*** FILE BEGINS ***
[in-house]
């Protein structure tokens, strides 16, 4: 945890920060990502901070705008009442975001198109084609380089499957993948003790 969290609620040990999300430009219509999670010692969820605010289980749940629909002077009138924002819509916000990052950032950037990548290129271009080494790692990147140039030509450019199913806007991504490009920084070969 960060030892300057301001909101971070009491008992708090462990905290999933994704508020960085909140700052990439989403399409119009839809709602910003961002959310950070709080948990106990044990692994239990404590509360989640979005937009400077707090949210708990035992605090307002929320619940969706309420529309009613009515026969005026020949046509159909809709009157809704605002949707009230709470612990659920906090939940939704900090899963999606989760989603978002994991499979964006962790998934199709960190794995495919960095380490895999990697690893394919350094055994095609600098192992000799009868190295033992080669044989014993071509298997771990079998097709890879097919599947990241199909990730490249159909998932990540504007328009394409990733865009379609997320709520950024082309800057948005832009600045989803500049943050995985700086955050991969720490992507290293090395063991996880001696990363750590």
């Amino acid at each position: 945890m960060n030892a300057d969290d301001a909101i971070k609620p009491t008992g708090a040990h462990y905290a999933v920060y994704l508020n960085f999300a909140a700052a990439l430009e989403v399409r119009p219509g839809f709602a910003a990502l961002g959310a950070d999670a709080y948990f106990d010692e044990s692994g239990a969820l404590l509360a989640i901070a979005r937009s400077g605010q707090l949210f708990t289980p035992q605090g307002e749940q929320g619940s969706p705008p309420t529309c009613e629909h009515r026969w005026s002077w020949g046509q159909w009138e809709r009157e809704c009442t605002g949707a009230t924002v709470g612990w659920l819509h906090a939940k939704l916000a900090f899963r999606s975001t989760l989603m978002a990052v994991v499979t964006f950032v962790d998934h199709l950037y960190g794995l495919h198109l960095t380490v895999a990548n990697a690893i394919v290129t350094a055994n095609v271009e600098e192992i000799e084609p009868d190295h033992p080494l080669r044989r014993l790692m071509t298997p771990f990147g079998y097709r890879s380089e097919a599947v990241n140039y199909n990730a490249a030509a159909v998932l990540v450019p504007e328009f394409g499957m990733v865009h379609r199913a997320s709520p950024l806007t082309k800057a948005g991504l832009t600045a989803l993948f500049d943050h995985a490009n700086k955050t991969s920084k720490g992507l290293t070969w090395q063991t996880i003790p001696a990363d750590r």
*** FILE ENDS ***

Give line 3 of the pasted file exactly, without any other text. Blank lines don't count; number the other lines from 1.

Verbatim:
């Amino acid at each position: 945890m960060n030892a300057d969290d301001a909101i971070k609620p009491t008992g708090a040990h462990y905290a999933v920060y994704l508020n960085f999300a909140a700052a990439l430009e989403v399409r119009p219509g839809f709602a910003a990502l961002g959310a950070d999670a709080y948990f106990d010692e044990s692994g239990a969820l404590l509360a989640i901070a979005r937009s400077g605010q707090l949210f708990t289980p035992q605090g307002e749940q929320g619940s969706p705008p309420t529309c009613e629909h009515r026969w005026s002077w020949g046509q159909w009138e809709r009157e809704c009442t605002g949707a009230t924002v709470g612990w659920l819509h906090a939940k939704l916000a900090f899963r999606s975001t989760l989603m978002a990052v994991v499979t964006f950032v962790d998934h199709l950037y960190g794995l495919h198109l960095t380490v895999a990548n990697a690893i394919v290129t350094a055994n095609v271009e600098e192992i000799e084609p009868d190295h033992p080494l080669r044989r014993l790692m071509t298997p771990f990147g079998y097709r890879s380089e097919a599947v990241n140039y199909n990730a490249a030509a159909v998932l990540v450019p504007e328009f394409g499957m990733v865009h379609r199913a997320s709520p950024l806007t082309k800057a948005g991504l832009t600045a989803l993948f500049d943050h995985a490009n700086k955050t991969s920084k720490g992507l290293t070969w090395q063991t996880i003790p001696a990363d750590r």